Should You Virtualize a Firewall?

  • Post author:WunderTech
  • Post published:May 13, 2024
  • Post last modified:May 13, 2024
  • Post category:Firewall
  • Reading time:4 mins read

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A question that comes up from time to time (and one that I spent a long time thinking about for a while) is if you should virtualize a firewall. I’m not talking about doing it for testing purposes – I am talking about running a firewall operating system like pfSense or OPNsense virtually and if it makes any sense whatsoever.

pfsense vs. opnsense - pfsense dashboard.

Should You Virtualize a Firewall?

As time has gone on, I’ve realized that there isn’t a single answer to this, and “it depends” seems to be the general response, but I want to try and break down why I once thought virtualizing a firewall was a great idea and why I am less inclined to recommend it these days. The answer comes from one word and one word only: updates.

If you’re using a firewall like pfSense or OPNsense, you’ll fall into their natural update schedule. That means that periodically, you’ll be updating the system based on the update schedule adhered to by the dev team.

pfsense vs. opnsense - opnsense dashboard.

With dedicated hardware, the updates can be stressful because you’re using an appliance where problems may occur from the update, and if they do, you’ll generally be stuck troubleshooting that appliance to try and get it up and running ASAP.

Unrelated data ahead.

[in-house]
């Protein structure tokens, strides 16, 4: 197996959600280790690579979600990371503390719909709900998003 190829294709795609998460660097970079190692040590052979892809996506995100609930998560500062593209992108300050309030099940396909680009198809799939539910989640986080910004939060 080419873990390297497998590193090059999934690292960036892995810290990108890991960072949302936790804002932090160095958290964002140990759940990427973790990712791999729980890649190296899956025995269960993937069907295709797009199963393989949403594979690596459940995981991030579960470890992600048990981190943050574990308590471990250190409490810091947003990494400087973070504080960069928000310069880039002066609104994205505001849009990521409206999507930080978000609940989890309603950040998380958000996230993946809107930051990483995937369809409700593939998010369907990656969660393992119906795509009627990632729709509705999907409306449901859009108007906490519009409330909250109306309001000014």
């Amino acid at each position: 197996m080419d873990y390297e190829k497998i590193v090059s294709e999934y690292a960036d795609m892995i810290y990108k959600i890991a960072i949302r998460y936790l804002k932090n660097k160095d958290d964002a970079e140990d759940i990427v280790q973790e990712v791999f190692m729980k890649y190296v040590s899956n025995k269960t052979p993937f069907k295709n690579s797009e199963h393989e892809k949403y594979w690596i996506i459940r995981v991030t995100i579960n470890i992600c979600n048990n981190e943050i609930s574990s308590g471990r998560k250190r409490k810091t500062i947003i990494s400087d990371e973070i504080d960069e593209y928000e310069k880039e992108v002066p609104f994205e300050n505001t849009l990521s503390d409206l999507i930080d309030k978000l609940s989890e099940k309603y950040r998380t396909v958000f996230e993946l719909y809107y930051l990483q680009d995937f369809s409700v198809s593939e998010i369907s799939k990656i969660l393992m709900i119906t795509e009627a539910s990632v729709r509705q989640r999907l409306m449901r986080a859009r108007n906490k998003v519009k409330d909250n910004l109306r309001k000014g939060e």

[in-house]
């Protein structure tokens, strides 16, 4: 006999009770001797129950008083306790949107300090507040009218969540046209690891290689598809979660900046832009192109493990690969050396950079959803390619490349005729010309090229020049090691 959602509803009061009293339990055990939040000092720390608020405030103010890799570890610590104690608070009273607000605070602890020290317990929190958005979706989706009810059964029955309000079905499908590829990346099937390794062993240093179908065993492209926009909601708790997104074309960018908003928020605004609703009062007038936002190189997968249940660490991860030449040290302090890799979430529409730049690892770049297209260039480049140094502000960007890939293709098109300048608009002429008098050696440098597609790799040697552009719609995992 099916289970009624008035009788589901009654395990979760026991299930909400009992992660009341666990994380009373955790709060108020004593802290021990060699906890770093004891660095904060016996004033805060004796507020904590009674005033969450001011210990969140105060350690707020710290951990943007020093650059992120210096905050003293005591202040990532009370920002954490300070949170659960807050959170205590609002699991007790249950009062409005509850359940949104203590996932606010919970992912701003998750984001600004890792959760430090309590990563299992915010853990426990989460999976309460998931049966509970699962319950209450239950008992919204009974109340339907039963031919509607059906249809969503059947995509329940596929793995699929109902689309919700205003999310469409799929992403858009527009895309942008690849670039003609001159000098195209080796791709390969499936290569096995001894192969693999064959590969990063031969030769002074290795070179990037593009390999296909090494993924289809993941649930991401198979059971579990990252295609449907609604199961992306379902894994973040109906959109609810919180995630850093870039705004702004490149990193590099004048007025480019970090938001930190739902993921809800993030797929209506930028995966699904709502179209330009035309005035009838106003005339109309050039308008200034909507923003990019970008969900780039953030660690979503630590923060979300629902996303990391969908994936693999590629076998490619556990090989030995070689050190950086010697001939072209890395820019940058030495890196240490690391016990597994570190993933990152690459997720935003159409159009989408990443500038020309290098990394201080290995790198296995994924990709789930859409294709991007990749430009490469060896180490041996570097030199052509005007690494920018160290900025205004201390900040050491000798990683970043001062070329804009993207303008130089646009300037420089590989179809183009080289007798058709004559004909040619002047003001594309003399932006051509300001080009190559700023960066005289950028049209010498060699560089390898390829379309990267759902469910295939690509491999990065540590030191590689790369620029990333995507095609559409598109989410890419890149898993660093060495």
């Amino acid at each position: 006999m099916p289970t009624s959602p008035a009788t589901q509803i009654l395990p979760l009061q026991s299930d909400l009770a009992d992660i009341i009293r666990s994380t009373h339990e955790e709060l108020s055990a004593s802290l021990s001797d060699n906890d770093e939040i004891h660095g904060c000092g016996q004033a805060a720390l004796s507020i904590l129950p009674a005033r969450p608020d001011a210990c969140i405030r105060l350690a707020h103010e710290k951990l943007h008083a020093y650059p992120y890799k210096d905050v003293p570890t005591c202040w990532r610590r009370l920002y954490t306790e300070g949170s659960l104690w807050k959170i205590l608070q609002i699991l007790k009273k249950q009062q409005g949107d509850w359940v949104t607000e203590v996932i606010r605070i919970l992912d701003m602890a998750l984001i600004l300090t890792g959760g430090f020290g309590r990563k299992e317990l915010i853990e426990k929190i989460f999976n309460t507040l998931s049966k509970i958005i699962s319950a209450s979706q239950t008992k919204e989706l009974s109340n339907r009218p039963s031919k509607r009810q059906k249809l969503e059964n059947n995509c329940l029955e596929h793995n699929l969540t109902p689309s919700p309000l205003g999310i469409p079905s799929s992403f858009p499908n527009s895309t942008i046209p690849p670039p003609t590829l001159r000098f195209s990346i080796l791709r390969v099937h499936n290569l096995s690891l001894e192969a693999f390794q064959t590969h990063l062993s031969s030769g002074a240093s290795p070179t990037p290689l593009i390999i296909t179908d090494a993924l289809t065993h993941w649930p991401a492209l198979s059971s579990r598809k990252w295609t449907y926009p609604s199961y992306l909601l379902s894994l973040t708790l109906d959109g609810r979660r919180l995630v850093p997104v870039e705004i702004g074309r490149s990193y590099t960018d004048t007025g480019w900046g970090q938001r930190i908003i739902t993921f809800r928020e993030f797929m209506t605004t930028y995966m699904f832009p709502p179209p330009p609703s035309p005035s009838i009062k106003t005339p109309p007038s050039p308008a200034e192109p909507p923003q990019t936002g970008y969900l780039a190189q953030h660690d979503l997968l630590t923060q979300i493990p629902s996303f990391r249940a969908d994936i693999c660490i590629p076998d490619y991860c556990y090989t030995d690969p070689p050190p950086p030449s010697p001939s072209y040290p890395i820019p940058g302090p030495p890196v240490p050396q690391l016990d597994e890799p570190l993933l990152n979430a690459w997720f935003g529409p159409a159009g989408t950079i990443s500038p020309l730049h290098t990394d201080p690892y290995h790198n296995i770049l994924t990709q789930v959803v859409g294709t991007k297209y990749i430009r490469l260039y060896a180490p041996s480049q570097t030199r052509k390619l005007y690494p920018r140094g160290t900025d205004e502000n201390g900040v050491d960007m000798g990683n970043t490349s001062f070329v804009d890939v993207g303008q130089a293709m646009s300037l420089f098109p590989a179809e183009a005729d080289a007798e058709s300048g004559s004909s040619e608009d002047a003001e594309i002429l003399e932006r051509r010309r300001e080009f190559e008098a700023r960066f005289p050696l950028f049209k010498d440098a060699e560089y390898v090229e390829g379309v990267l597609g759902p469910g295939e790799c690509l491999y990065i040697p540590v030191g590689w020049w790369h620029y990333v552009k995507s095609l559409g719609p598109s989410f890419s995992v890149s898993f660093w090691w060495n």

With a virtualized instance of your firewall, you can wipe those concerns away as you’ll generally take a snapshot/backup right before installing the update and if there’s a problem, you’ll have an instant rollback plan. This will put you right back to where you were before the update was applied. This is incredible, but there are a few massive problems that must be considered with virtualized firewalls:

  • The virtualized firewall is generally running alongside a set of other VMs/containers.
  • The virtualized firewall is running on a hypervisor that requires updates as well.
  • The virtualized firewall will generally have hardware passed through from the host to the guest.

These three points end up being a tremendous hurdle in a lot of cases, as hypervisor updates can require more frequent reboots than you’d like for a traditional firewall appliance to have, as well as potentially causing issues in the guest VM. They also add in unnecessary complexities, where hardware is passed through to the guest, and depending on how it’s done, can lead to PCIe passthrough issues.

adding a WAN and LAN device to Proxmox for pfsense to use.

Stick with a Dedicated Firewall Appliance

I played this game, and have a few different firewalls virtualized as test environments where they run great, but the firewall you use should be the most rock-solid device you own, and adding in the complexities of a hypervisor will only detract from that. While it’ll help with updates and rollback plans from those updates, the day-to-day issues that may arise can drastically impact that, so in my mind, stick with a dedicated firewall appliance.